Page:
RELATED: • Austintown-track foes are off and running
• If all goes well, Valley track could open in 2013
By DAVID SKOLNICK
Two state legislators from the Mahoning Valley said they’ll start discussions with key political leaders next week to legalize slot machines at Ohio’s seven horse racetracks.
Legalization of slot machines – also known as video lottery terminals or VLTs – at the tracks is needed for Penn National Gaming Inc. to relocate its harness track in Toledo to Austintown, said Eric Schippers, the company’s senior vice president of public affairs.
State Reps. Robert F. Hagan of Youngstown, D-60th, and Ronald V. Gerberry of Austintown, D-59th, said Thursday they plan to get the ball rolling to legalize VLTs.
Specifically mentioned by the two legislators as key supporters who can help with the VLT legislation were House Speaker Pro Tempore Louis Blessing Jr. of Cincinnati, R-29th, the No. 2 Republican in the House, and state Sen. Bill Seitz of Green Township in Hamilton County, R-8th, chairman of the Senate’s Government Oversight and Reform Committee.
“We want to hurry this up and do it as a stand-alone bill,” Hagan said.
If that fails, Gerberry said legalizing VLTs could be included in the state’s budget bill, which the Legislature must approve by July 1.
But waiting that long could slow down the process of getting the gaming license changed from Raceway Park in Toledo to the vacant 186-acre Centerpointe business park in Austintown, off state Route 46 and south of Interstate 80, the legislators said.
Another timing issue is a potential horse racetrack and casino near New Castle, Pa., Schippers said.
“This is going to be a very important border to stop gaming money from leaving Ohio,” he said. “All we can do is reinforce [that] the time element is critical.”
It would be difficult for this area to support two major racetracks/casinos, he said.
Without slot machines — up to 2,500 would be planned at the Austintown site — Penn National won’t relocate to the Mahoning Valley, Schippers said.
“This is a speculative proposal,” he said. “We hope the governor and state Legislature will approve VLTs.”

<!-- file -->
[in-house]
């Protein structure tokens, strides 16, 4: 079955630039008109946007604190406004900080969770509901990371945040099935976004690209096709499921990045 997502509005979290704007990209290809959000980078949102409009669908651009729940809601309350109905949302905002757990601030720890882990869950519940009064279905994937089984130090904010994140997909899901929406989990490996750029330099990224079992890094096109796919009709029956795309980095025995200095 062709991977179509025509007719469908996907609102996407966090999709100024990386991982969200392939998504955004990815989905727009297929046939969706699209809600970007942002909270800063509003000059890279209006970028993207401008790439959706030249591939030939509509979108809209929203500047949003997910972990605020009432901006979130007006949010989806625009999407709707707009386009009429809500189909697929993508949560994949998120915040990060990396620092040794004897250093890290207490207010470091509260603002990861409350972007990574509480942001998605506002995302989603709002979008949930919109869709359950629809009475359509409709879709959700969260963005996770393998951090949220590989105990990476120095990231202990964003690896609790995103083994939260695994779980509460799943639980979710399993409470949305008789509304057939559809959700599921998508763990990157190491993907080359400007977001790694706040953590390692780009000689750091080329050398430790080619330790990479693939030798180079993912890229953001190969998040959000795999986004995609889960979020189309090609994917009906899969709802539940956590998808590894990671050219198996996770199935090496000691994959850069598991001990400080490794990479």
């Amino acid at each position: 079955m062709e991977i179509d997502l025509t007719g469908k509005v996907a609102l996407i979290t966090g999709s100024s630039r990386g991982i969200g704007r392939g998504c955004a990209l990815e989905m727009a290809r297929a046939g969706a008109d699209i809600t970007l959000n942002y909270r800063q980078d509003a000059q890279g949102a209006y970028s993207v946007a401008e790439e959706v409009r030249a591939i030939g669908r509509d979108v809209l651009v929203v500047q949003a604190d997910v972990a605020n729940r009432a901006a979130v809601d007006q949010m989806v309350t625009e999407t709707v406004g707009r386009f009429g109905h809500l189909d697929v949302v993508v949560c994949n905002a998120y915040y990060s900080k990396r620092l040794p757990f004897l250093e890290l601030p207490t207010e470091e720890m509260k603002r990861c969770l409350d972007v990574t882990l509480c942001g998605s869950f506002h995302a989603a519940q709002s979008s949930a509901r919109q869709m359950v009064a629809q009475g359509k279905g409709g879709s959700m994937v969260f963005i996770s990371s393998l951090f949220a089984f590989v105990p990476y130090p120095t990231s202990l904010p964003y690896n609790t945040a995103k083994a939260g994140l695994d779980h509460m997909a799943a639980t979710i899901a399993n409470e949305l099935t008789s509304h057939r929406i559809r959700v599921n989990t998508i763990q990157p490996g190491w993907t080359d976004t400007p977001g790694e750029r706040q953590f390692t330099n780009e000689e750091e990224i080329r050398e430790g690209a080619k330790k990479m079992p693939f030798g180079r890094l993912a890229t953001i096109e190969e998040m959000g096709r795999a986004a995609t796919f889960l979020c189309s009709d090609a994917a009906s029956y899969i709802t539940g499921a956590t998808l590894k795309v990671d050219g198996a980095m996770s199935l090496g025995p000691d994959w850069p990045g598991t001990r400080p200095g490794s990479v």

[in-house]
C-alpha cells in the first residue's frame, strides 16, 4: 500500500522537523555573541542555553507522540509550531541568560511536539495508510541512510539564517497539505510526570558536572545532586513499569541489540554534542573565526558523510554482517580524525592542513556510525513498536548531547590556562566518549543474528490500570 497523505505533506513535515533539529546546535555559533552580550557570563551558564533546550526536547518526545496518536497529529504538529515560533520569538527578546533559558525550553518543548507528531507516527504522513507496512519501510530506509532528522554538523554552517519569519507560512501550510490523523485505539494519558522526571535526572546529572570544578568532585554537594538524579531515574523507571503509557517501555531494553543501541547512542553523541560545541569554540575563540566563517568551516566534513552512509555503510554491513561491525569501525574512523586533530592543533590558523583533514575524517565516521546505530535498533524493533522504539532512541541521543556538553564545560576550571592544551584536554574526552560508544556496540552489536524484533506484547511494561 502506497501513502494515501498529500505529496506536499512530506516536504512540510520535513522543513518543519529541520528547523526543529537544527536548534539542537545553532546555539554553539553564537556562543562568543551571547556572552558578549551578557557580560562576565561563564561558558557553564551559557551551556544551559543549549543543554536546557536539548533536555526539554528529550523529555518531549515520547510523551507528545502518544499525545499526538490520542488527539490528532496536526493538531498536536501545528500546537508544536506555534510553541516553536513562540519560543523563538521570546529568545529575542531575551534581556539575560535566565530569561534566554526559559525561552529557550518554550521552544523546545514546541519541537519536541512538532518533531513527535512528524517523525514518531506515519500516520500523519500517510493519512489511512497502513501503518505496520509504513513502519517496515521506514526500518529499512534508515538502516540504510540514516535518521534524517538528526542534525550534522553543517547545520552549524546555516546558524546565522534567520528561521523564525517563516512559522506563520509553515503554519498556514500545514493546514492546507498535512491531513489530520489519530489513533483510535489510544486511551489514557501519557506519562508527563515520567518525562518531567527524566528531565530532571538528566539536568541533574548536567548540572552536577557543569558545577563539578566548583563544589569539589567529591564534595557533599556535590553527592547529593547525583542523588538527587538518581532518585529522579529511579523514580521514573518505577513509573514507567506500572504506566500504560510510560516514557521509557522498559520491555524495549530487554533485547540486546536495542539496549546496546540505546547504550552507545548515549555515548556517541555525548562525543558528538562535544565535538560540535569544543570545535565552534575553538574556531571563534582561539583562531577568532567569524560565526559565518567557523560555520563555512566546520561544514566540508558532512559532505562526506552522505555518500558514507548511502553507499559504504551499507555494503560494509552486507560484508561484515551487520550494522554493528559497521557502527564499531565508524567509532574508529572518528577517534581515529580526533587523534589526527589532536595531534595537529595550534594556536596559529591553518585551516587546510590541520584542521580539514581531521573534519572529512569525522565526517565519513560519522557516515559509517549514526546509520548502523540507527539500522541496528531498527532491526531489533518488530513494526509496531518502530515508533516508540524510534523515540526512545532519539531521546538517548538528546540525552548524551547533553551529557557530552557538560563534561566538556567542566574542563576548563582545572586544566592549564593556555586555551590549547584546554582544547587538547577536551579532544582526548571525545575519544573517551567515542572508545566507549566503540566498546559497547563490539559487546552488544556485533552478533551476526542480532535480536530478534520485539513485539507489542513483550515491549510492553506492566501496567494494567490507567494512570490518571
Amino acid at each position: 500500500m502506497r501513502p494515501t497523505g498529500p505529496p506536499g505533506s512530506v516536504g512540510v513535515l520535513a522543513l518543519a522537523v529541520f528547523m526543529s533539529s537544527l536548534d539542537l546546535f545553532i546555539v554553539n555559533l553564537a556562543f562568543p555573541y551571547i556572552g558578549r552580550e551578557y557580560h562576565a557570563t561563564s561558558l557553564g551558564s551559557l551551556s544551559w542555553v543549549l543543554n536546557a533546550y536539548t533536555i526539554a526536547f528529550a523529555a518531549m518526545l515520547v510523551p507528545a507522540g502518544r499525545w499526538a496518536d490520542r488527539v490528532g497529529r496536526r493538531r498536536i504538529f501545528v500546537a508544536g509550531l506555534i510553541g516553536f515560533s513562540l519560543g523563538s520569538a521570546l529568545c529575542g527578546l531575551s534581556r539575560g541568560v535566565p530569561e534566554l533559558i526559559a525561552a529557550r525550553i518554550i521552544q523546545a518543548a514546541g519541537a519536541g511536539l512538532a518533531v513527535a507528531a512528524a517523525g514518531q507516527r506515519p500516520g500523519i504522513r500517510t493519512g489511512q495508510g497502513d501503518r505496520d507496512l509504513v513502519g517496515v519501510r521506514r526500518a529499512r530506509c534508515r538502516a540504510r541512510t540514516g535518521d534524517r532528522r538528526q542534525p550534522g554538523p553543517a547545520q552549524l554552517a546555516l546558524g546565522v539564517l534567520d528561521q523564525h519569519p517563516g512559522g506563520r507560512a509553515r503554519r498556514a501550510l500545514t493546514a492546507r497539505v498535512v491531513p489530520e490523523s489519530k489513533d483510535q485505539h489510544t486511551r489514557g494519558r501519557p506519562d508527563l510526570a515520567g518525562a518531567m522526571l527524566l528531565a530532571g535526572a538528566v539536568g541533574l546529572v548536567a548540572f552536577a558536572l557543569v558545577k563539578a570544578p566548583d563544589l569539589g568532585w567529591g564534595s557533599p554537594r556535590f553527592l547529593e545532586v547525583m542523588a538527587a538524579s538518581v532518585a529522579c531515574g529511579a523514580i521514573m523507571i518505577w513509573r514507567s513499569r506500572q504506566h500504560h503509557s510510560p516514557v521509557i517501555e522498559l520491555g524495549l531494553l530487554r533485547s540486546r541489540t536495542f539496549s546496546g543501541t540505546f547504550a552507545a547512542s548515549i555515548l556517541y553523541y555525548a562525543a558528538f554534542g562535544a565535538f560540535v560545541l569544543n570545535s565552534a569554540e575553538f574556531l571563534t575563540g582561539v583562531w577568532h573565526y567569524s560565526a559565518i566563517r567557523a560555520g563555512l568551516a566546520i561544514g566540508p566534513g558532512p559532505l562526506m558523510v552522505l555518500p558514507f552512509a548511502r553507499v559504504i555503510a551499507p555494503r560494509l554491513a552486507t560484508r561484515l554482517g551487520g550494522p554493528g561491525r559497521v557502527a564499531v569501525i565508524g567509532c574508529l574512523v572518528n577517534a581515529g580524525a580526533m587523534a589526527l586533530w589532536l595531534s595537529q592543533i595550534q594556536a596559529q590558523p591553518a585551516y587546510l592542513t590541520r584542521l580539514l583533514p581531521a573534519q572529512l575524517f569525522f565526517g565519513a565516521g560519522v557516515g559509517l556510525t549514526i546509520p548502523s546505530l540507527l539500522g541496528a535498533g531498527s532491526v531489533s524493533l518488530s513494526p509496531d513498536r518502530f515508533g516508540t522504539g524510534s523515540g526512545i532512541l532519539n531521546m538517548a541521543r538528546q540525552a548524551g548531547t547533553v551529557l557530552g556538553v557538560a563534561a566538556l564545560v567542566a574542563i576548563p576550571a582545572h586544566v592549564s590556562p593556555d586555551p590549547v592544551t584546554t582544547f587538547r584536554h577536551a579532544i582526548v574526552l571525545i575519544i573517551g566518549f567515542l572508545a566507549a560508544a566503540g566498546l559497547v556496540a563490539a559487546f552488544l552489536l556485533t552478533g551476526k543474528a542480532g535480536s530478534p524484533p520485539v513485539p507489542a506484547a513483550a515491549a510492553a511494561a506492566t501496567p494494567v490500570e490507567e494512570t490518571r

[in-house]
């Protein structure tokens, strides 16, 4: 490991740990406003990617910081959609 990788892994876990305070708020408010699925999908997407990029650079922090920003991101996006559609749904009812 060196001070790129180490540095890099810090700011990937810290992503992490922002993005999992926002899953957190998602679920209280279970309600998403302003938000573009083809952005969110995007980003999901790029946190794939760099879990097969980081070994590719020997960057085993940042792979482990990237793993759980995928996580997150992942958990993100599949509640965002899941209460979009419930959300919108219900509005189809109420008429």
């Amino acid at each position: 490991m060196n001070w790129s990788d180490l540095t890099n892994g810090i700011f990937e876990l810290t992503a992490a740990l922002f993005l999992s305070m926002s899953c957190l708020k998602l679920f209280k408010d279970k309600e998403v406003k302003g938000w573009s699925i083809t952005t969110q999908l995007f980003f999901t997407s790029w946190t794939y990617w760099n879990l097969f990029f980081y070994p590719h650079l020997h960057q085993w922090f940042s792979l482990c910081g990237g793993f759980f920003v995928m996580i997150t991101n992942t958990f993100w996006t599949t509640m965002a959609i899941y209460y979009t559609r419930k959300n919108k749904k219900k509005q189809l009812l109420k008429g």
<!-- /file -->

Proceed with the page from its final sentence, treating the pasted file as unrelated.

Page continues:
Schippers came to the Youngstown/Warren Regional Chamber’s downtown Youngstown office Thursday to discuss Penn National’s plans for the racetrack.
Penn National’s plans were first disclosed about a month ago.
But it wasn’t until Thursday that the company “finally, formally and officially announced” the plans, Schippers said, adding that the proposal was “one of the worst kept secrets in the state.”
Penn National also wants to move its thoroughbred Beulah Park near Columbus to the Dayton area.
The company is opening Las Vegas-style casinos in Toledo and Columbus next year, which Schippers said will adversely impact their racetracks in those areas.
The company publicly discussed plans for moving both tracks for the first time early Thursday at a meeting of the Ohio State Racing Commission in Columbus.
Penn National officials then had press conferences later Thur sday in Youngstown and Dayton.
The new tracks would open in 2013 if everything goes according to schedule, Schippers said.
Research done by Penn National projects annual VLT revenue at the proposed Austintown location at $233.9 million compared with $91.2 million if the company stays at Toledo’s Raceway Park.
Under a failed proposal in 2009 from then-Gov. Ted Strickland, the state would get half of all VLT revenue.
Current Gov. John Kasich hasn’t decided if he favors legalizing slots at the state’s horse racetracks.
Penn National hasn’t discussed VLTs with the governor, Schippers said.
Schippers said his company understands that this area has been burned before with major projects that never materialized.
“It’s very clear there’s a lot of trial balloons floated in the Mahoning Valley and, unfortunately, not a lot of them have come to fruition,” he said.
Schippers added that local officials told his company, “Don’t go down this road unless you’re serious.”
The company “took that to heart,” he said.
Penn National is proposing the two $200 million racetrack relocations even though slot machines are currently illegal at such establishments.
The reason, Schippers said, is to provide state officials with information about the benefits of legalizing slots.
“It’s great to start this discussion now to provide that broader context as the debate may hopefully unfold in the Legislature.”